About Careers Internship MedBlog Contact us
Medindia LOGIN REGISTER
Advertisement

Hand Hygiene Of Doctors Open To Question

by Gopalan on October 18, 2009 at 10:56 AM
Font : A-A+

 Hand Hygiene Of Doctors Open To Question

Doctors could well be lagging behind nurses in maintaining their hand hygiene, Australian research shows.

Preventing spread of infection depends on hand washing, but according to the new findings, doctors are not washing their hands enough in hospitals.

Advertisement

The study comes from the University of New South Wales and the New South Wales Clinical Excellence Commission. It found nurses had the best handwashing practices, and they were also more willing to improve.

Doctors would be shocked by the results, said Associate Professor Mary-Louise McLaws who is director of Public Health Programs at University of NSW.
Advertisement

"No doctor thinks 'I'm going to work today to infect my patients'", Dr McLaws said.

"Doctors are going to be horrified when they see these data."

A Clean Hands Save Lives campaign was introduced to all of NSW's public hospitals in early 2006, and its success in changing staff behaviour was monitored over the following year.

All staff were urged to use an alcohol-based solution to wash their hands both before and after patient contact, as posters were erected and themed T-shirts also worn to promote the campaign.

Dr McLaws said it resulted in an overall improvement in hand hygiene but the gains were not uniform and doctors were the poorest performers.

The proportion of nurses who cleaned their hands after patient interaction rose from 54.5 per cent before the campaign, to just over 65 per cent at the end.

Doctors' figures rose from 29.6 per cent to just under 39 per cent.

They were even outranked by allied health workers, as their hand hygiene rates went from 40 to 48 per cent.

"This hand hygiene rate among doctors and other allied health workers is a wake up call," Dr McLaws said.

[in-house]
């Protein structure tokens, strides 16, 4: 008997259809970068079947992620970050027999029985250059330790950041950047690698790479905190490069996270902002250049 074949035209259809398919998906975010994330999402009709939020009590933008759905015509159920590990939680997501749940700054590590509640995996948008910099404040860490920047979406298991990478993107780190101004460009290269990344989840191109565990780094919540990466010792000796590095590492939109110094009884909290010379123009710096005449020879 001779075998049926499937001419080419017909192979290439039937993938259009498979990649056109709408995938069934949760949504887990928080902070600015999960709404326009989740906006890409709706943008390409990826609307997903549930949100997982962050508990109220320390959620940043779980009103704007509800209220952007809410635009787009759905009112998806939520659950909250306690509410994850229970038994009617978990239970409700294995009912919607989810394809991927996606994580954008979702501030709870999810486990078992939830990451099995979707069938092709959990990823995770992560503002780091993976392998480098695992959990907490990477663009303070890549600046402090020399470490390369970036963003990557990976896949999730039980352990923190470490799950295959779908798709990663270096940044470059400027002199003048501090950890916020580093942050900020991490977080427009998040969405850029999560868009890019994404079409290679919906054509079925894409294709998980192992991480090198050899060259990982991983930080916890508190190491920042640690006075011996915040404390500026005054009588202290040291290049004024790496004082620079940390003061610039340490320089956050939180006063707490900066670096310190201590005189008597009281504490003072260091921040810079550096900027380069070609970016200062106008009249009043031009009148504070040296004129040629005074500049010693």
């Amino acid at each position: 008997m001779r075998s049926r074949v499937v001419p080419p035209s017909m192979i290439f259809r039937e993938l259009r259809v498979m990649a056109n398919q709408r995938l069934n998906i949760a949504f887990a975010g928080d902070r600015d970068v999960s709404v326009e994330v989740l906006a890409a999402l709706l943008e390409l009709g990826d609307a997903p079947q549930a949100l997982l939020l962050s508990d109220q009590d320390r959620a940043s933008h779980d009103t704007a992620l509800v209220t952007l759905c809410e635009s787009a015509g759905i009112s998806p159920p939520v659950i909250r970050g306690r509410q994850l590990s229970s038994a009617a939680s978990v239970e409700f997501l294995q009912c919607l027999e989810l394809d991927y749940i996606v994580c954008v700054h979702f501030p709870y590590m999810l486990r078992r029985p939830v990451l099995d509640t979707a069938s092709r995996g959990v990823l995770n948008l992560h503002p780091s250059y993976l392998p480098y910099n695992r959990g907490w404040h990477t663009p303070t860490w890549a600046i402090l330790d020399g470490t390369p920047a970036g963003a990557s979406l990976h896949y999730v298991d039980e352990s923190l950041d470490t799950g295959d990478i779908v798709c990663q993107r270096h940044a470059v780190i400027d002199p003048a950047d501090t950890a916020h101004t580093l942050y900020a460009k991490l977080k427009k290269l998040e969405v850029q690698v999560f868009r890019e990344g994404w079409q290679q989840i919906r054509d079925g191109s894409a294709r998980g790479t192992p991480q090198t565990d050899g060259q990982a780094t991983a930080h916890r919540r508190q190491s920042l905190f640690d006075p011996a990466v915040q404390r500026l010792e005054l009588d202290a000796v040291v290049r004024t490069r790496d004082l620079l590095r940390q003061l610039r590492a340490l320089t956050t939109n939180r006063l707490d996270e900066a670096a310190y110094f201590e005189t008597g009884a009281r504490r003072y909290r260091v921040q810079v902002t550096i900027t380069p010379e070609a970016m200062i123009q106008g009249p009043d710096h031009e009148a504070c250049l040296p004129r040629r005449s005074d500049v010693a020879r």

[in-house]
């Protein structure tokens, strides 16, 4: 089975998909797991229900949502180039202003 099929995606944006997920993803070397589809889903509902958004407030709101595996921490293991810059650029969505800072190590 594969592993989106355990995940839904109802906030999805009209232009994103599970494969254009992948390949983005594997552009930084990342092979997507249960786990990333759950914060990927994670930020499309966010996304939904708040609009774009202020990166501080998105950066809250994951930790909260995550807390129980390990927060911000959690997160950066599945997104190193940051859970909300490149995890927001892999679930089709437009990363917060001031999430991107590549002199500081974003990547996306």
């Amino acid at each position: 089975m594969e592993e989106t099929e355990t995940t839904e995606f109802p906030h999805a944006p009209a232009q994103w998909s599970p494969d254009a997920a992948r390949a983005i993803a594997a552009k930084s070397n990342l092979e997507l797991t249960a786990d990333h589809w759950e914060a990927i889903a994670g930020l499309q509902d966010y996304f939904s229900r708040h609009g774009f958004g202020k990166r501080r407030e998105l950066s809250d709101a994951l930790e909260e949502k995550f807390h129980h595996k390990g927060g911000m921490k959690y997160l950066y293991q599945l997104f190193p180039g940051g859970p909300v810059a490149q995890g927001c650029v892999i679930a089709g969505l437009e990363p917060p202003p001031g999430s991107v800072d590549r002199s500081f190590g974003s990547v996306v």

"Previous studies we've done have shown that nurses look to doctors for their hand hygiene compliance behaviour, yet it is doctors who are letting the side down.

"We need to empower nurses to be strong advocates for their patients and to guide and remind doctors who enter their wards to cleanse their hands."

The World Health Organisation (WHO) has identified hand hygiene as a key element in reducing rates of hospital acquired infections, which affect as many as 200,000 Australians each year or one in 10 hospital admissions.

The research is published in the Medical Journal of Australia.



Source: Medindia
GPL
Advertisement

Advertisement
News A-Z
A B C D E F G H I J K L M N O P Q R S T U V W X Y Z
What's New on Medindia
Alarming Cesarean Section Trends in India - Convenience or Compulsion of Corporate Healthcare
Quiz on Low-Calorie Diet for Diabetes
World Heart Day in 2022- Use Heart for Every Heart
View all
Recommended Reading
News Archive
Date
Category
Advertisement
News Category

Medindia Newsletters Subscribe to our Free Newsletters!
Terms & Conditions and Privacy Policy.

More News on:
Eradicate Quackery, Save Lives Different Medical Specialists and their Area of Medical Expertise Test Your Knowledge on Hand Hygiene 

Most Popular on Medindia

Iron Intake Calculator Hearing Loss Calculator Blood Pressure Calculator Turmeric Powder - Health Benefits, Uses & Side Effects Post-Nasal Drip Drug - Food Interactions Daily Calorie Requirements Vent Forte (Theophylline) Blood Donation - Recipients Nutam (400mg) (Piracetam)
This site uses cookies to deliver our services. By using our site, you acknowledge that you have read and understand our Cookie Policy, Privacy Policy, and our Terms of Use
×

Hand Hygiene Of Doctors Open To Question Personalised Printable Document (PDF)

Please complete this form and we'll send you a personalised information that is requested

You may use this for your own reference or forward it to your friends.

Please use the information prudently. If you are not a medical doctor please remember to consult your healthcare provider as this information is not a substitute for professional advice.

Name *

Email Address *

Country *

Areas of Interests